Life

Take on Nature: Corr Scéal takes notions about our ancestors' relationship with cranes

Author Lorcán Ó Tuathail suggests Dún Aonghasa, in Co Galway's Aran Islands, may have been deliberately constructed under the migratory path of cranes
Stephen Colton

LORCÁN Ó Tuathail is well known to many for his work as manager of the Golden Eagle Trust and, in particular, for his pioneering reintroduction programmes for the Golden Eagle, White-tailed Eagle and Red Kite in Ireland.

During the past eight years, he has also been indulging his passion for another long lost bird of Ireland, the Eurasian Crane, Grus grus, researching its relationship with our ancient ancestors and the possible influences it had on their early societies, work now published in his book Corr Scéal – Crane Notions.

In this substantial book, Ó Tuathail probes deeply into the archaeology, language and ancient cultural beliefs of our Atlantic islands in search of footprints left by this once common bird, footprints which point to the existence of a vibrant pre-Christian, animist and pacifist culture in which the ‘heavenly' crane played a vital role.

The crane was a familiar part of the Irish and British avifauna up until the 16th century when it became extinct as a breeding species, probably through human persecution or an avian disease. A small flock of vagrant cranes, blown off course by severe weather, visited Ireland in 2011 when they turned up in Cork, dispersed to various wetlands and stayed most of the winter.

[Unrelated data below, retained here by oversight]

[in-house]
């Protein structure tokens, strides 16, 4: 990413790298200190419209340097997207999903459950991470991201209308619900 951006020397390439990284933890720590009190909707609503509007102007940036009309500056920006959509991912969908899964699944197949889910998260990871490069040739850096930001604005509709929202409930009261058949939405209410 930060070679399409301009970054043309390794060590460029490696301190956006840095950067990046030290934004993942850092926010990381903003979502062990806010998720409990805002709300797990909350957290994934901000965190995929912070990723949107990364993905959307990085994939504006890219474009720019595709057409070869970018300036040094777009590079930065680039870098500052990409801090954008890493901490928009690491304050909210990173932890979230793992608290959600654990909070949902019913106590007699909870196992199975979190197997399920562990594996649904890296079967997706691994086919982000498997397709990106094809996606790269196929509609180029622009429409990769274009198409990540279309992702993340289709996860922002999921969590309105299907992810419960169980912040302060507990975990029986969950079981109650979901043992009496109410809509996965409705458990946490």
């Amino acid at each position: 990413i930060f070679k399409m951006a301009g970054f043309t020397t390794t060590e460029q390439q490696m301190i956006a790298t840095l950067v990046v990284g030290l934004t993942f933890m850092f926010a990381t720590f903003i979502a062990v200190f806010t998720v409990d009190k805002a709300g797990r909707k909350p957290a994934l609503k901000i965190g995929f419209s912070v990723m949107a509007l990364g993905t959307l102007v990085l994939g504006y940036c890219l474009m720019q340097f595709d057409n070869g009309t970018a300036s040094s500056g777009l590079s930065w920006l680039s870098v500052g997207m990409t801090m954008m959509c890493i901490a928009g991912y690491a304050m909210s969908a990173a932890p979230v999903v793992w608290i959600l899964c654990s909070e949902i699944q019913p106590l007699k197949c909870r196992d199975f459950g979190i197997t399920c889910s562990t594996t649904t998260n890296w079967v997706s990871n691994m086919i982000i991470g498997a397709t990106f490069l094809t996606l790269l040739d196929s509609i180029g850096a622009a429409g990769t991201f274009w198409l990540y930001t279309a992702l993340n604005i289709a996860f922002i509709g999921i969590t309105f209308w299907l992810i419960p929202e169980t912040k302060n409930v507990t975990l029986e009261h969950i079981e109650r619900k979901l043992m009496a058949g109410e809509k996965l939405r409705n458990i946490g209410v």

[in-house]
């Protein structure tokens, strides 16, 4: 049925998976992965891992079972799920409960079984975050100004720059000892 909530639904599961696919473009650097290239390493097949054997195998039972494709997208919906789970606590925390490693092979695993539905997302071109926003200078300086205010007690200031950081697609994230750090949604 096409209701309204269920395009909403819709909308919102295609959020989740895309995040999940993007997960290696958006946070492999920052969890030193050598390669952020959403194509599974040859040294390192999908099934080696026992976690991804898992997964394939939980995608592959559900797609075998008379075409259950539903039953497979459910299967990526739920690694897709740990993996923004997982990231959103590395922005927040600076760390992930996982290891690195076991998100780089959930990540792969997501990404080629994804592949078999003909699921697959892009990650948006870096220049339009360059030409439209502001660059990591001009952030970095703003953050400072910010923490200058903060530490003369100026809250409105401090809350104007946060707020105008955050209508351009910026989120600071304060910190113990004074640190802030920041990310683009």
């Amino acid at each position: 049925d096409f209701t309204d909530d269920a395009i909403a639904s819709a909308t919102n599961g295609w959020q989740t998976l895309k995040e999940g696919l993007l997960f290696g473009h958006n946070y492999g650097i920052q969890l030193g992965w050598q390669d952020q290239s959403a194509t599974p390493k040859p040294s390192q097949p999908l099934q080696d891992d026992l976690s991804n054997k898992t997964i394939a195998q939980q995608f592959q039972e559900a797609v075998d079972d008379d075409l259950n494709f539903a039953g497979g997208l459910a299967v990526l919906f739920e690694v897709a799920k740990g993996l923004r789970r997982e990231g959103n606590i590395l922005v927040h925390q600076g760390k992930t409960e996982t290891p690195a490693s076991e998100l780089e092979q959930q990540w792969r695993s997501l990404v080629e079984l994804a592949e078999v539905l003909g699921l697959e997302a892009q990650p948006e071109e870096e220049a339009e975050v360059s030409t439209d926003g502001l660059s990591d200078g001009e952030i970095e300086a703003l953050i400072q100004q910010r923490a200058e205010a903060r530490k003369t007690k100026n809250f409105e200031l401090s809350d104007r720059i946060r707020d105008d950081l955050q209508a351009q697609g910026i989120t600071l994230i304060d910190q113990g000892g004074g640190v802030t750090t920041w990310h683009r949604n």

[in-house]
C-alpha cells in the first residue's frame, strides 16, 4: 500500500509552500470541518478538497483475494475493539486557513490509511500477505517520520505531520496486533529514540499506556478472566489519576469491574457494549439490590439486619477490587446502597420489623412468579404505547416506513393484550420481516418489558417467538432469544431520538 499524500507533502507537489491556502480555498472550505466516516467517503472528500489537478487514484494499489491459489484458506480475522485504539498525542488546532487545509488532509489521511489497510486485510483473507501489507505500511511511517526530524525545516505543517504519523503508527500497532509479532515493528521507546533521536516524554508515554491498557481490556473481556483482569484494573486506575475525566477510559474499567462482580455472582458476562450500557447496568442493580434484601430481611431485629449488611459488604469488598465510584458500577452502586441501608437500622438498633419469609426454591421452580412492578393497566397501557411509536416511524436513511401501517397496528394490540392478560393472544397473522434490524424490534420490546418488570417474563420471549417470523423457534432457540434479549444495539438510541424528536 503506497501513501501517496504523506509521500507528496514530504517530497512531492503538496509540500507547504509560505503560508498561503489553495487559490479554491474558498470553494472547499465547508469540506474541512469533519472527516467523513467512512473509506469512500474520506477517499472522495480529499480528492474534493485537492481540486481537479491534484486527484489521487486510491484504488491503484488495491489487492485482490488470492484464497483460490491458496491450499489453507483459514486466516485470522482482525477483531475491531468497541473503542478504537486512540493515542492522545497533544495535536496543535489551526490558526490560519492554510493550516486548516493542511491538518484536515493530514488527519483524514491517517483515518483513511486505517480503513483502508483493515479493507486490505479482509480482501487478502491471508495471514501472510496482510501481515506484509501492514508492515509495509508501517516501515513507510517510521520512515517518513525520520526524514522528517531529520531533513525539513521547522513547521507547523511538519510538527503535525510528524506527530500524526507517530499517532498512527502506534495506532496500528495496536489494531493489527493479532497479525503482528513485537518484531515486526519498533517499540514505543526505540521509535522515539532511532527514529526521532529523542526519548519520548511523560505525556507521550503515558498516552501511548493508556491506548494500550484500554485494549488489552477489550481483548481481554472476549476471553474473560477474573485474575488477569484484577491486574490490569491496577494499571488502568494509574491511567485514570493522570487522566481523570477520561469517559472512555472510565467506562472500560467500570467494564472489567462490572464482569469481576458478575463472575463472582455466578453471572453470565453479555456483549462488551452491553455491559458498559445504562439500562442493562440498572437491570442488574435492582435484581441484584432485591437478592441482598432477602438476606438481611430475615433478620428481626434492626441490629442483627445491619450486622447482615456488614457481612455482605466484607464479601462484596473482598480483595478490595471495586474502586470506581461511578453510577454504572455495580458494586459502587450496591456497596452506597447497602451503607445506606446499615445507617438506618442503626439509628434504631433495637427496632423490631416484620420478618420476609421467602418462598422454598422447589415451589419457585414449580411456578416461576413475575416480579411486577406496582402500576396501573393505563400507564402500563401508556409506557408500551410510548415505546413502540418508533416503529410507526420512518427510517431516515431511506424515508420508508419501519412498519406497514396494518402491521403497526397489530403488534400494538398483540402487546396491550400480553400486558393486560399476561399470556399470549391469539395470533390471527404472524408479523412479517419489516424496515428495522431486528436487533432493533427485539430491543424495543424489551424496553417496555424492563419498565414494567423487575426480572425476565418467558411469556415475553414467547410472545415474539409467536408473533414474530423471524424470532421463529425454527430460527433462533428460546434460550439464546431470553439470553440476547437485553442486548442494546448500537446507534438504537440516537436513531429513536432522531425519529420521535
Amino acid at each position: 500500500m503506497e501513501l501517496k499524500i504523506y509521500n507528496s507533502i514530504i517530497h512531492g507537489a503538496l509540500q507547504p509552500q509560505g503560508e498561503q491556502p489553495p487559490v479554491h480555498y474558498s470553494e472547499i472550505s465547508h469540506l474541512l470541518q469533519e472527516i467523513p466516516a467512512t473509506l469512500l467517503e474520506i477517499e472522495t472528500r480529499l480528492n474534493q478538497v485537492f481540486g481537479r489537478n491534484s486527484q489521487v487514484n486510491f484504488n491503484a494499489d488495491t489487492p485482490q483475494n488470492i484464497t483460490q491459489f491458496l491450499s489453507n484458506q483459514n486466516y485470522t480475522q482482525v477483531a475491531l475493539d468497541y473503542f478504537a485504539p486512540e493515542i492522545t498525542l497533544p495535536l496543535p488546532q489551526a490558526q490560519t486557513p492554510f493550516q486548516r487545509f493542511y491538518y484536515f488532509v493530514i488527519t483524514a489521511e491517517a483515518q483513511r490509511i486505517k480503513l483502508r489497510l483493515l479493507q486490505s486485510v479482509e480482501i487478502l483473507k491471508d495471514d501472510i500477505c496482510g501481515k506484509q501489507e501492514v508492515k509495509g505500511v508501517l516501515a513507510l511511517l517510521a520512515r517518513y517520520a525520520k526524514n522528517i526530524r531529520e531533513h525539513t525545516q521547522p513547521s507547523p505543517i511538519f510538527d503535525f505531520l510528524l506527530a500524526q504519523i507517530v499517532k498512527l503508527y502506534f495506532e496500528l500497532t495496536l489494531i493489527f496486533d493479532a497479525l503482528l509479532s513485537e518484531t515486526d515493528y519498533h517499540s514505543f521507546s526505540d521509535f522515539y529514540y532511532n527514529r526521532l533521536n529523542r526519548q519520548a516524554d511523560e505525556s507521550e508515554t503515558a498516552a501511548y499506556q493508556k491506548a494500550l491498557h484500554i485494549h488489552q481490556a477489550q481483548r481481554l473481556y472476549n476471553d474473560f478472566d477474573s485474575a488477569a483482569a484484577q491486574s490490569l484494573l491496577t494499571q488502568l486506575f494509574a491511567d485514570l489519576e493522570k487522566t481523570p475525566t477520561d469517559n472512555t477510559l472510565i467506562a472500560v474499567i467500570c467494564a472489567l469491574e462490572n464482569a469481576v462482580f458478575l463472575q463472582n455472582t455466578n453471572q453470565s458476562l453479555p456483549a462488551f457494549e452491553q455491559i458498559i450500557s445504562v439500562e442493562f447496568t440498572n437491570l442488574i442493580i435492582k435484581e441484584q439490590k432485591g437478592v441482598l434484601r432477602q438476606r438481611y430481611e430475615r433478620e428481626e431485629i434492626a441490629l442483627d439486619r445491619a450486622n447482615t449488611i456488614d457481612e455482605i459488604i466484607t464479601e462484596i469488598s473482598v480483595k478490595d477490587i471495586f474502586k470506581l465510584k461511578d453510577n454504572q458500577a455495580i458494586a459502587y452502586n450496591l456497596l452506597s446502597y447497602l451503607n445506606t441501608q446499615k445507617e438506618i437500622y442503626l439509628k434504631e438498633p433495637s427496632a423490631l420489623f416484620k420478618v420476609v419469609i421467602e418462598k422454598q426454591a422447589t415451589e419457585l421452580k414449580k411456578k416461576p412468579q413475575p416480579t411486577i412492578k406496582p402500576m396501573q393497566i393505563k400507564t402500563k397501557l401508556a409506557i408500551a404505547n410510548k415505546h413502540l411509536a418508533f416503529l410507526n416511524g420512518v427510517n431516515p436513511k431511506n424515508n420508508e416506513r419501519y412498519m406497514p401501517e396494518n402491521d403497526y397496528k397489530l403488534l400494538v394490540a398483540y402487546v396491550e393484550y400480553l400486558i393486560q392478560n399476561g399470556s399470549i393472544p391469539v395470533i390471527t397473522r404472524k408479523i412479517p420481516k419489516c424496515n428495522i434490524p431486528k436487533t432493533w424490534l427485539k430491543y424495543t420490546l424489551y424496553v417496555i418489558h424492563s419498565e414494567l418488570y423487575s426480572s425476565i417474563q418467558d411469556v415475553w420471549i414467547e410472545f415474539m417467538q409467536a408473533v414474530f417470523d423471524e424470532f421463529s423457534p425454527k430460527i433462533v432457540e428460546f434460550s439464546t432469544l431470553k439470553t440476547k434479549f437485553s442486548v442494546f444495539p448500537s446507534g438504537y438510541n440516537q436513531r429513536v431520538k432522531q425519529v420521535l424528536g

Ó Tuathail suggests that the interpretation of many Cor/Corr placenames throughout Ireland as references solely to local round hills is "not validated when GIS is used for toponymic verification'' and that in many instances there is "little evidence to support the presence of a hill'' at these sites.

He considers it more likely that Cor as a prefix is a pre-Gaelic name for the crane and its use in local places is associated more with wetlands and crane presence. This view is strengthened by evidence from early manuscripts showing that cranes were the third most common domestic pet in Brehon Law Ireland and also that crane bones are the fourth most common species of bird bone in Irish archaeological records.

Forensic examination of Cor-compound words in various languages by the author reveals strong cultural associations with cranes not just in Ireland but in Britain and throughout Europe. He also speculates that the Bronze Age fort of Dún Aonghasa on Inishmore, largest of the Aran Islands, may have been deliberately constructed under the well known migratory path of cranes and that locals lit fires at the site "to help migratory birds find safe passage'' believing, perhaps, that they were carrying the souls of family members to heaven.

The name Aran itself, he thinks, could have originated from the word ‘Caran' suggesting the ‘Holy sites of the crane' or the ‘Stone circles of the crane'.

A recurring question which puzzles Ó Tuathail is why "advancing societies did not honestly document the crane system that preceded them". He wonders have "ancient words been rinsed and cleansed" and has "the Humanist weaponry of Logic, Ink and Fear, especially Fear" been used to suppress a successful animist belief system. He suggests that the willingness of St Colmcille (the Crane Cleric) "to blend pre-Christian holy ways with Early Christianity" may have been the reason for his expulsion from Ireland by an Irish Church synod.

A timely, thoroughly researched and most persuasive book, Corr Scéal challenges the orthodox view we have of our past and also asks that more academic rigour be applied in the task of revealing the truth of that cultural and linguistic past.

Perhaps Lorcán's next job of work will be to cajole these magical cranes back to Ireland.

:: Corr Scéal: Crane Notions is available online from Kenny's Bookshop (www.kennys.ie) and from bookshops in Letterkenny, priced £11.

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